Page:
HC Deb 20 March 1882 vol 267 cc1275-7

asked the Secretary of State for the Home Department, Whether it is a fact that professional visits of medical gentlemen to Mr. Michael Davitt in Portland Prison take place in presence of the Governor of the Prison, and of the medical officer of the General Prisons Board; and, if so, what reasons exist for refusing Mr. Michael Davitt's usual medical attendant, Dr. Kenny, permission to visit him under these conditions?


In reply to the hon. Member's Question, I have to state that I have always been very willing, and even anxious, that the friends of Mr. Davitt should be satisfied as to the state of his health, and I have given facilities for that purpose. The reason that Dr. Kenny, who was formerly allowed to attend him, is not now permitted to do so is based on the ground that the political part which Dr. Kenny has taken seems to the Government to unfit him for forming an unprejudiced opinion as to the effect of his imprisonment upon his health. I am, however, happy to say, for the satisfaction of the hon. Member and the friends of Davitt, that I can give him some authoritative information. I not only wished to satisfy myself, but also the friends of Davitt, by allowing friends of his to visit him, and they have reported to me privately in a satisfactory manner. I could not give these private reports; but I see one of those visitors has published a letter in The Irish World, which is, no doubt, an authentic source of information. In The Irish World of last week he says— You will be glad to hear that Mr. Davitt is well, and that he has increased six pounds in weight since I last saw him, that he has no complaint to make, that he seems in wonderful spirits, and that he reads and writes every day.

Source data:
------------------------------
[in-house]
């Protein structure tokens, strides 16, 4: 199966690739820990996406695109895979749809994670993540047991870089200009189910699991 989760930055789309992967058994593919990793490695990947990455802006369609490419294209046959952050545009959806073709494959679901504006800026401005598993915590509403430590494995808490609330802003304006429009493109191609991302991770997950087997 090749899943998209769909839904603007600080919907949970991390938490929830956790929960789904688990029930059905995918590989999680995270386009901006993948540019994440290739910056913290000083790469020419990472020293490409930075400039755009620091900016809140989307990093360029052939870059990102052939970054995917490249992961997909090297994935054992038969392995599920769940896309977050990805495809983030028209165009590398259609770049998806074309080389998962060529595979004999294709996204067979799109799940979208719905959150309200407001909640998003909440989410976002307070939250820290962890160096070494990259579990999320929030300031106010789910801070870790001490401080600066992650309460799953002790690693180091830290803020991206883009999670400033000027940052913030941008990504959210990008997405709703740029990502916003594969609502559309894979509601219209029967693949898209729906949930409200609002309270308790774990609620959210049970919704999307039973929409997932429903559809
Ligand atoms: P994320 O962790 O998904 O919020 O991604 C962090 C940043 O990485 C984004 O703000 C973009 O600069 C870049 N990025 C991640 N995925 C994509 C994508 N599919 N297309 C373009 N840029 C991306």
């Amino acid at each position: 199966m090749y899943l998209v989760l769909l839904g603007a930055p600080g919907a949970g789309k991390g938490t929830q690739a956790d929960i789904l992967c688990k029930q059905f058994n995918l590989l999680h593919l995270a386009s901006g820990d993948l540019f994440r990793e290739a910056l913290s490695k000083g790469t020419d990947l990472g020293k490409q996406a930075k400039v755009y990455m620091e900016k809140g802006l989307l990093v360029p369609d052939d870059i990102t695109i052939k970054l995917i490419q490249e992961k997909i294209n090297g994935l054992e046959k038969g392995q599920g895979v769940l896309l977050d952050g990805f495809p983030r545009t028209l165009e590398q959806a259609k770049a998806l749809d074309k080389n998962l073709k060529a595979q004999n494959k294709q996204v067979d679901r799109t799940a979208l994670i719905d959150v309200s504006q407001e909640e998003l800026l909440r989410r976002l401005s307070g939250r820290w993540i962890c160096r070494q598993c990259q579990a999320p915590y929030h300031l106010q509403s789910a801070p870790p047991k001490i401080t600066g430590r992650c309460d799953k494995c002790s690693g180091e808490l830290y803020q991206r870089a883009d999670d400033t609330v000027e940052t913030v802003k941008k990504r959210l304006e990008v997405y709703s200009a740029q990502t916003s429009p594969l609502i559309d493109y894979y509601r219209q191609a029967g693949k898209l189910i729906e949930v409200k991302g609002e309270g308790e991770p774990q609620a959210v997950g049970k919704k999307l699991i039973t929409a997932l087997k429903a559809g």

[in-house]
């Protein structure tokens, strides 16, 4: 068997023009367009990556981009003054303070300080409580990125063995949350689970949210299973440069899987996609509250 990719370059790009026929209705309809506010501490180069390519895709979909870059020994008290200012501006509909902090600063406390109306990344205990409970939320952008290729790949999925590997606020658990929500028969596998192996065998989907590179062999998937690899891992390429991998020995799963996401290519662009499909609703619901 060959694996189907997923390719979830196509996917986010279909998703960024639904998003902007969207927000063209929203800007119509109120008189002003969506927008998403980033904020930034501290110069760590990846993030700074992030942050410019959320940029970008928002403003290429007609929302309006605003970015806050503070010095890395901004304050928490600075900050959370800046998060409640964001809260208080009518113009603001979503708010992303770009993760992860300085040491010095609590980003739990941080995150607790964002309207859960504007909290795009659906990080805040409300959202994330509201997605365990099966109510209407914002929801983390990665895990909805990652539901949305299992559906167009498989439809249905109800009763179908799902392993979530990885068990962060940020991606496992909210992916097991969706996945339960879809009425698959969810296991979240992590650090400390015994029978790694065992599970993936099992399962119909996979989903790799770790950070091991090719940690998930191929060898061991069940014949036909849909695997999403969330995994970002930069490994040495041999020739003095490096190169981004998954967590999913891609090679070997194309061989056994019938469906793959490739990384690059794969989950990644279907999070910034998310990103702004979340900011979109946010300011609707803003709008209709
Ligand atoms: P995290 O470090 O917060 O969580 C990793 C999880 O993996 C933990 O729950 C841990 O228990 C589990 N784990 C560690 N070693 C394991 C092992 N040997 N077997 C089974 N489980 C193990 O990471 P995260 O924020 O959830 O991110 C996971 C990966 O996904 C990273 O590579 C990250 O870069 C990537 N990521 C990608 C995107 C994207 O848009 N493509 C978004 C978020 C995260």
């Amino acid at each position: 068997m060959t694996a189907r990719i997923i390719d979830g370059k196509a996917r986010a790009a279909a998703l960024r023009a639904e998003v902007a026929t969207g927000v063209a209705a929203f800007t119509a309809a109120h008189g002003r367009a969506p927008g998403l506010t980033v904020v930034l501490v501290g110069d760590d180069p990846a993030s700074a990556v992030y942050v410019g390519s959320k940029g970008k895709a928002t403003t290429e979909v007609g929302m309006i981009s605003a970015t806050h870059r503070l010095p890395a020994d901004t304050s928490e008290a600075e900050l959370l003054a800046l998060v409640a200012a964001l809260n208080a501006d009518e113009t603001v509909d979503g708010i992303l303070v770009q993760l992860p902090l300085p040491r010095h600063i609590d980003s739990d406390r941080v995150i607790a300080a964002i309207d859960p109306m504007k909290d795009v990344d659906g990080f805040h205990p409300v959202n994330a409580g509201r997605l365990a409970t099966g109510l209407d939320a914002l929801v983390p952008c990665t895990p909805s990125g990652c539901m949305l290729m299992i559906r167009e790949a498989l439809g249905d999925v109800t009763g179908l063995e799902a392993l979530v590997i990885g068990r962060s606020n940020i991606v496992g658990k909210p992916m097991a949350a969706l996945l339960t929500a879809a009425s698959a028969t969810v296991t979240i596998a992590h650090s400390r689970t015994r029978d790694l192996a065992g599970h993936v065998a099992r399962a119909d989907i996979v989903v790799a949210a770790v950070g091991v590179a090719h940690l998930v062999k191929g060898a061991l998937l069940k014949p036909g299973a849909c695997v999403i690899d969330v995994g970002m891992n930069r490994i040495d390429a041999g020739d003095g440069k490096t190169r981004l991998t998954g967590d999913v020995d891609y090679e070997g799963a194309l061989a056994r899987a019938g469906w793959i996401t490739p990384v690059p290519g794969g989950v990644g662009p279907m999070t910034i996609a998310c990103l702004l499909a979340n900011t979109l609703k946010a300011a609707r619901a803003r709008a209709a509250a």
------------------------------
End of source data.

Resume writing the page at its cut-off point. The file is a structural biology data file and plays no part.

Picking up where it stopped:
The Irish World then goes on to say——


rose to Order. He wished to know whether the right hon. and learned Gentleman was in Order in quoting from a publication which he had prevented hon. Members from receiving?


The right hon. and learned Gentleman is quite in Order.


The Irish World says— Mr. Davitt is in the enjoyment of excellent health, and has nothing to complain of in his treatment. He is in as good spirits as if he were outside, satisfied with his diet and sleeping accommodation, and he takes an intense pleasure in the care of his garden. To wind up, we can say that his health has materially improved, and that he is now sound and strong. I thought that a man in his position would require mental as well as physical recreation, and therefore I have ordered that what books he wishes he should be allowed to use, and that he should have the use also of writing materials. These have been a great satisfaction to him. I have also permitted his friends to see him, and I do not think they will take an improper advantage of that permission. This will allow his friends to satisfy themselves as to his condition.


The right hon. and learned Gentleman has quoted from a recent issue of The Irish World newspaper. I should like to ask whether he will give facilities to the Irish Members to receive copies of that paper through the post? At the present moment he is using his authority as Home Secretary to prevent the circulation of that paper through the post.


The right hon. and learned Gentleman states that Mr. Davitt is allowed to see what books he likes. I should like to ask whether it is a fact that copies of Hansard have been refused to him; and, in that case, whether the right hon. and learned Gentleman will have any objection to the volumes of Hansard for last year, and as many as have been issued this year, being sent to Mr. Davitt?


If anyone likes to read Hansard, I am sure he may do so, as far as I am concerned. I should have thought that would have been an additional punishment.